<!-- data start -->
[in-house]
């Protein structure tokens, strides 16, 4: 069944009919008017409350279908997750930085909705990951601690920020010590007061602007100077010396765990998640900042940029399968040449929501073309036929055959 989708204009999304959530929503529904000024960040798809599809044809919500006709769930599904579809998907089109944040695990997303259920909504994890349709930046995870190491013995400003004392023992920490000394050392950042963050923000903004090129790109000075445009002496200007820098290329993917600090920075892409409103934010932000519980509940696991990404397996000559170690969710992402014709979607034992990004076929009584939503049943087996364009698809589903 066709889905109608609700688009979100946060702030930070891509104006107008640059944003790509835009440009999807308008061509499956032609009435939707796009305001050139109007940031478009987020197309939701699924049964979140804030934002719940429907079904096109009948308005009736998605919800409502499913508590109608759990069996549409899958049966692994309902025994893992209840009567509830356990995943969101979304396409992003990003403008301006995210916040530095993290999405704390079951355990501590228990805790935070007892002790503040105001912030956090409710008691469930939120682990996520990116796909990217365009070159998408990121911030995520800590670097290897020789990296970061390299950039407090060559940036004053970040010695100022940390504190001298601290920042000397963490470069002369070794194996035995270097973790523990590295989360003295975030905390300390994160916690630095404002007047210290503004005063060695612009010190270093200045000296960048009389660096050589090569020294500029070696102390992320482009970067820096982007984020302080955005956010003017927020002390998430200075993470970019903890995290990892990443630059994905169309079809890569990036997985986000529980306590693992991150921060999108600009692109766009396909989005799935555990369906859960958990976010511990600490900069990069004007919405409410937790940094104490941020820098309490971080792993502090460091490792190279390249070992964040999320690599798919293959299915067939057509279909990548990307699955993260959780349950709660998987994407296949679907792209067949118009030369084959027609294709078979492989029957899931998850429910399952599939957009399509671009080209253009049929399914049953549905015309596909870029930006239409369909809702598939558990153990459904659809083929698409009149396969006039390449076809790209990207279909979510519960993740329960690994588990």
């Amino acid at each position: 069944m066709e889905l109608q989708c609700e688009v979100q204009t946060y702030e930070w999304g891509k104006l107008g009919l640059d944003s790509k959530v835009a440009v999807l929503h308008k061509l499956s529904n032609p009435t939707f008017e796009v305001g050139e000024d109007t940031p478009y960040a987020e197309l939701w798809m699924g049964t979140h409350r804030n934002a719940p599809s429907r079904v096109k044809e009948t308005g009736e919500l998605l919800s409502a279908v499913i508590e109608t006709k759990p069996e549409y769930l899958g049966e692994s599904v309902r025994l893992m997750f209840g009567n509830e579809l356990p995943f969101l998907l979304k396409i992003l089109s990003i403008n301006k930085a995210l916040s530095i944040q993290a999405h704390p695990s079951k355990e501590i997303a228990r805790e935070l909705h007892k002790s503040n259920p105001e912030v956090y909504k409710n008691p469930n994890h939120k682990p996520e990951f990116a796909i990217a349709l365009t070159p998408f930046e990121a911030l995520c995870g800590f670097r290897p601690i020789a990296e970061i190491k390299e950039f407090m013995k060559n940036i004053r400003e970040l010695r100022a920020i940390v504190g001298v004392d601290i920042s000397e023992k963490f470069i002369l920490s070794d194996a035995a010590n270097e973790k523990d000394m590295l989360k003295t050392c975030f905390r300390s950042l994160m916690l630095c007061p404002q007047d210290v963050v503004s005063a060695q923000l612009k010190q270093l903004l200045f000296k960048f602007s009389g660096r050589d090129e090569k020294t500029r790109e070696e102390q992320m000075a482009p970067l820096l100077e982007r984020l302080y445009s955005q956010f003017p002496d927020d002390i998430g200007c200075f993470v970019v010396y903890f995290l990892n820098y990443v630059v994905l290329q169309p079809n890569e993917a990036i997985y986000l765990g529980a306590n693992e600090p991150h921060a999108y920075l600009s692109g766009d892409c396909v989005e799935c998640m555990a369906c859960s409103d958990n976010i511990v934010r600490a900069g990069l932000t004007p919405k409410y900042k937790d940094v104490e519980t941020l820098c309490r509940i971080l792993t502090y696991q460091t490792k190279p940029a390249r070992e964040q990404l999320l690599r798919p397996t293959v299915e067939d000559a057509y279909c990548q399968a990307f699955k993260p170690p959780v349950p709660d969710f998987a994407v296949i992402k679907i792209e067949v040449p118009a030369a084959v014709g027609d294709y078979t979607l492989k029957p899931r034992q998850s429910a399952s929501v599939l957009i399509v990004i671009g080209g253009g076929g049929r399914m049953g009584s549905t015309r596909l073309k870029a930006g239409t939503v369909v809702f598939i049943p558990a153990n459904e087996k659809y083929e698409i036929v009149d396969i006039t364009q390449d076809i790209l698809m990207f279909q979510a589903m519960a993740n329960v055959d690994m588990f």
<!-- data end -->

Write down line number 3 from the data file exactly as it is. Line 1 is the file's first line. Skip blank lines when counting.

């Amino acid at each position: 069944m066709e889905l109608q989708c609700e688009v979100q204009t946060y702030e930070w999304g891509k104006l107008g009919l640059d944003s790509k959530v835009a440009v999807l929503h308008k061509l499956s529904n032609p009435t939707f008017e796009v305001g050139e000024d109007t940031p478009y960040a987020e197309l939701w798809m699924g049964t979140h409350r804030n934002a719940p599809s429907r079904v096109k044809e009948t308005g009736e919500l998605l919800s409502a279908v499913i508590e109608t006709k759990p069996e549409y769930l899958g049966e692994s599904v309902r025994l893992m997750f209840g009567n509830e579809l356990p995943f969101l998907l979304k396409i992003l089109s990003i403008n301006k930085a995210l916040s530095i944040q993290a999405h704390p695990s079951k355990e501590i997303a228990r805790e935070l909705h007892k002790s503040n259920p105001e912030v956090y909504k409710n008691p469930n994890h939120k682990p996520e990951f990116a796909i990217a349709l365009t070159p998408f930046e990121a911030l995520c995870g800590f670097r290897p601690i020789a990296e970061i190491k390299e950039f407090m013995k060559n940036i004053r400003e970040l010695r100022a920020i940390v504190g001298v004392d601290i920042s000397e023992k963490f470069i002369l920490s070794d194996a035995a010590n270097e973790k523990d000394m590295l989360k003295t050392c975030f905390r300390s950042l994160m916690l630095c007061p404002q007047d210290v963050v503004s005063a060695q923000l612009k010190q270093l903004l200045f000296k960048f602007s009389g660096r050589d090129e090569k020294t500029r790109e070696e102390q992320m000075a482009p970067l820096l100077e982007r984020l302080y445009s955005q956010f003017p002496d927020d002390i998430g200007c200075f993470v970019v010396y903890f995290l990892n820098y990443v630059v994905l290329q169309p079809n890569e993917a990036i997985y986000l765990g529980a306590n693992e600090p991150h921060a999108y920075l600009s692109g766009d892409c396909v989005e799935c998640m555990a369906c859960s409103d958990n976010i511990v934010r600490a900069g990069l932000t004007p919405k409410y900042k937790d940094v104490e519980t941020l820098c309490r509940i971080l792993t502090y696991q460091t490792k190279p940029a390249r070992e964040q990404l999320l690599r798919p397996t293959v299915e067939d000559a057509y279909c990548q399968a990307f699955k993260p170690p959780v349950p709660d969710f998987a994407v296949i992402k679907i792209e067949v040449p118009a030369a084959v014709g027609d294709y078979t979607l492989k029957p899931r034992q998850s429910a399952s929501v599939l957009i399509v990004i671009g080209g253009g076929g049929r399914m049953g009584s549905t015309r596909l073309k870029a930006g239409t939503v369909v809702f598939i049943p558990a153990n459904e087996k659809y083929e698409i036929v009149d396969i006039t364009q390449d076809i790209l698809m990207f279909q979510a589903m519960a993740n329960v055959d690994m588990f």